Moving towards some iota of a conclusion, a pivotal point remains: does the disdain for electronic music not mask the underlying privilege that such a platform grants to listeners? Often times electronic musicians (namely, DJs) are equated to a “human iPod.” In some cases, this analogy holds true – individuals might lack the technical ability to do more than simply play one song after another without offering any unique interpretation of the sounds at their fingertips. Other times, an iPod would better fill the role that some DJs fail to effectively undertake. Without falling back into a cyclical debate, the implication of such a statement presents an interesting thesis: iPods are bad, pushing play is harmful. How can this notion hold true while the main forms of listening stem from Soundcloud, iTunes, Spotify, 8tracks, YouTube, Mixcloud, etc? The ability to play a song – which an artist recorded over a presumably lengthy period of time, with great difficulty, and inspired by various ideas – at the touch of button ought not represent such a disdainful attitude. On the other hand, the disdain might be traced back to the initial presentation of acoustic musicians against electronic musicians. Some might discredit an electronic musician for regurgitating a trendy sound that does not introduce anything unique into the scene; at the same time, however, surely this problem exists throughout music as opposed to only within music production.
One extension of this argument stems from the rise and “fall” of Dubstep. A recent graphic sparked controversy over genres and their relevance. Dubstep, it was argued, came into existence as an innovative emergence of sounds which had not previously exist; whether these sounds produced correlated to harmonious or melodic tunes is not relevant, the argument here lies in the authenticity of their originality. Ten years after the rise of Dubstep, these sounds (or “samples”) became so accessible that it created a cycle of stagnation where the only differentiation amongst songs came from the distinct application of filters and effects to preeminent soundscapes. In other words, the innovation disappeared just as quickly as it appeared, or so some might argue in confrontation with Dubstep fanatics. In addition, a “button-pushing DJ” does not seem as engaging (or engaged) with the music as a live band might. The more engaged a DJ seems to be with both aspects of his/her music certainly grants them a greater scope to perform, but one must also tread the line between performance DJing and technical DJing. Utilizing the overwhelming number of tools available to most DJs with a certain standard of introductory equipment allows for a beautiful reinterpretation of sound which allows one to develop his/her own style; one could recognize that as what separates “button pushers” from “DJs.”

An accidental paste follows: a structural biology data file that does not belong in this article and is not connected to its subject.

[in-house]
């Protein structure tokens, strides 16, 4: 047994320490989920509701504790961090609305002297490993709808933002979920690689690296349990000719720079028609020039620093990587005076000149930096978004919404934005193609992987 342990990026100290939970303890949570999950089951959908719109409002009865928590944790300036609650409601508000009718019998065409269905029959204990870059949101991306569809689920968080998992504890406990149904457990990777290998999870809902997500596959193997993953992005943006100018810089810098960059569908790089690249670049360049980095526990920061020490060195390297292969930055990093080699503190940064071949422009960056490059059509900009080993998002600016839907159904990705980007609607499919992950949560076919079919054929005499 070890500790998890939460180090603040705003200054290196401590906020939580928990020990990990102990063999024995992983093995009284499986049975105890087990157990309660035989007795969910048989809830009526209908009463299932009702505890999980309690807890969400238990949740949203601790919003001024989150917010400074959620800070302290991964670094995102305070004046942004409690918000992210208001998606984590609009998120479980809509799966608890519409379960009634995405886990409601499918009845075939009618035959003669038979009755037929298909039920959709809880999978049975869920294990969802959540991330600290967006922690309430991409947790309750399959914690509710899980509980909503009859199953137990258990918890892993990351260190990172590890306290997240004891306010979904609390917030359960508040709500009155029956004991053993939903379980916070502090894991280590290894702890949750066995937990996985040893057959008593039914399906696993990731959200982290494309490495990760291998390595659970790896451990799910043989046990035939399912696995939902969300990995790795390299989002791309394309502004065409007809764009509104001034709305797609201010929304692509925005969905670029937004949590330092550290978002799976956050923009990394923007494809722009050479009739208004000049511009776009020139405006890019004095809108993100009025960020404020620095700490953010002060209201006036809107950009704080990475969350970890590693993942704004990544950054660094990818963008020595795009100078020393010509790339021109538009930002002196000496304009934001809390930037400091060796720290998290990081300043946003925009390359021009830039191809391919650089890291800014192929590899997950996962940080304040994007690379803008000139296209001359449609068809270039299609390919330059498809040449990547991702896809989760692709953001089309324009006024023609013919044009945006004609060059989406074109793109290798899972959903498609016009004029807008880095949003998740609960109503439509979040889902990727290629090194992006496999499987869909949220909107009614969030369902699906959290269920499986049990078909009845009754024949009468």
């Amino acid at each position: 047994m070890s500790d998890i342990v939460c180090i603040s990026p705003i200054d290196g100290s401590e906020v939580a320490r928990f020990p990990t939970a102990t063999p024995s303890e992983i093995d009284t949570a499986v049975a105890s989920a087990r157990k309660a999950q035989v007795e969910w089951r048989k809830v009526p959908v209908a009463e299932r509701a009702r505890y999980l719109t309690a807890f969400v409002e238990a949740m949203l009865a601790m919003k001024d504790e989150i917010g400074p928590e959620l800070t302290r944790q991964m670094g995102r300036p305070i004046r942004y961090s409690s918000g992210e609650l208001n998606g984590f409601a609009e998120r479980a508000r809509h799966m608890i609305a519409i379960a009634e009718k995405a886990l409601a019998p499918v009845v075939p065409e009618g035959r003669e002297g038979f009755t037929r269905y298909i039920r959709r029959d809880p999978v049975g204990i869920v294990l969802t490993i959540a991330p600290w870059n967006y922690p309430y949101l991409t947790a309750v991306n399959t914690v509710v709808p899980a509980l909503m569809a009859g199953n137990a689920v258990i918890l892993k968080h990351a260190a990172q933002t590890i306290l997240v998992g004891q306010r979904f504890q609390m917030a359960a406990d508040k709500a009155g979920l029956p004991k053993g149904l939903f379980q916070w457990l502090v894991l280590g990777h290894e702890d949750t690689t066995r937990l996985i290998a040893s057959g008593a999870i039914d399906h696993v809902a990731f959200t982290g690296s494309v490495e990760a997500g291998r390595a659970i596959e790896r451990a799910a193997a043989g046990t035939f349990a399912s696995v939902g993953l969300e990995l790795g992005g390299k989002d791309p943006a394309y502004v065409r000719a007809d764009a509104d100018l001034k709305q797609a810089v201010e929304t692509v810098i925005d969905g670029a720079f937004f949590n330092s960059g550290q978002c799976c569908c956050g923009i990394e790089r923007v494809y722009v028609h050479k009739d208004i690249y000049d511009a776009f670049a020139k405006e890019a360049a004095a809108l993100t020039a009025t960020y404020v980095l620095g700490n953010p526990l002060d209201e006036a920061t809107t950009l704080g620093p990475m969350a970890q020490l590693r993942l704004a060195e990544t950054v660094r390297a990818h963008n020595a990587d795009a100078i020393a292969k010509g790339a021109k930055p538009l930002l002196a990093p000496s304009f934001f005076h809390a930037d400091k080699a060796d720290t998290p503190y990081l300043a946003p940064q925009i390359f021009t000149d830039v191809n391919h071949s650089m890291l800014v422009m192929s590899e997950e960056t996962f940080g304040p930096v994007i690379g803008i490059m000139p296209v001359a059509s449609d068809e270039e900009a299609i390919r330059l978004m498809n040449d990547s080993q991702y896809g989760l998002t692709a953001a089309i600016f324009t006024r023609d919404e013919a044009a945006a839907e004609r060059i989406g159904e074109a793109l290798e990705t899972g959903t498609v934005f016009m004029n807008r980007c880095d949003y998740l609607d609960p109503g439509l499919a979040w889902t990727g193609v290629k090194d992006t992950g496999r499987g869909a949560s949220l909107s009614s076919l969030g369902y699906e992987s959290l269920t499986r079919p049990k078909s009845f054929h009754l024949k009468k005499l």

While many ideas have been introduced throughout this piece, very few conclusions have been met. Ultimately, the beauty of music stems from individuals’ access to its creative space. Thus, conclusions must stem from rather than pervading from without. Applying the distinctions between DJ and producer to the blanket term of “EM,” one begins to better comprehend the various complexities of the electronic music industry. Furthermore, by glancing at the “problems” of genrefication, specifically within electronic music, accessibility comes into question as a pivotal part of the discovery process. Conflated against the backdrop of the innate technological responsibilities of any “EM,” one ought to see the coherent motif of this article: the extent to which rapid technological innovations mitigate or ameliorate the electronic music industry.
Words: Austin Bell